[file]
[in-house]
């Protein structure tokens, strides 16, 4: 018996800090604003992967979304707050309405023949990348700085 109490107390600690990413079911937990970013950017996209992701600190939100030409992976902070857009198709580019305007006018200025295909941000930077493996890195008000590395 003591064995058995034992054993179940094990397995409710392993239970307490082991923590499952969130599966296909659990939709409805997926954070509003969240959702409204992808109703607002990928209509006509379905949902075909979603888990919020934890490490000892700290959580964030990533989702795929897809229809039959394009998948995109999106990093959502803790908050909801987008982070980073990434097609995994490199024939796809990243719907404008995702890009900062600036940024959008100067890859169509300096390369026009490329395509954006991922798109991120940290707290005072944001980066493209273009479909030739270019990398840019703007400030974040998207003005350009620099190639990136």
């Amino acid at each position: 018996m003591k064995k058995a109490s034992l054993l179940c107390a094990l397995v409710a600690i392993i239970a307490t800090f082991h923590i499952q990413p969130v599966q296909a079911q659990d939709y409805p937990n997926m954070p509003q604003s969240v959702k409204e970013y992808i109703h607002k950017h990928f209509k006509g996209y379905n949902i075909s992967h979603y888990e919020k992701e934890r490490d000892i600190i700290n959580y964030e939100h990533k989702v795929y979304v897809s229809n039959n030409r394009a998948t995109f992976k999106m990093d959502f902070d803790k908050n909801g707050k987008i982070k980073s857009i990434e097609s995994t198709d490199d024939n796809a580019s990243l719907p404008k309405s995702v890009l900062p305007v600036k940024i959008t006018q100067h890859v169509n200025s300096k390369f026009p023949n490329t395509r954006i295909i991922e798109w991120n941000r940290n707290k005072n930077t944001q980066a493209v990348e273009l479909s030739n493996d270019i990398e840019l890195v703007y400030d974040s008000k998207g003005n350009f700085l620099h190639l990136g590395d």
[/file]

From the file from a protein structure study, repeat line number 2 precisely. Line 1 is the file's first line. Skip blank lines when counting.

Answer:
């Protein structure tokens, strides 16, 4: 018996800090604003992967979304707050309405023949990348700085 109490107390600690990413079911937990970013950017996209992701600190939100030409992976902070857009198709580019305007006018200025295909941000930077493996890195008000590395 003591064995058995034992054993179940094990397995409710392993239970307490082991923590499952969130599966296909659990939709409805997926954070509003969240959702409204992808109703607002990928209509006509379905949902075909979603888990919020934890490490000892700290959580964030990533989702795929897809229809039959394009998948995109999106990093959502803790908050909801987008982070980073990434097609995994490199024939796809990243719907404008995702890009900062600036940024959008100067890859169509300096390369026009490329395509954006991922798109991120940290707290005072944001980066493209273009479909030739270019990398840019703007400030974040998207003005350009620099190639990136």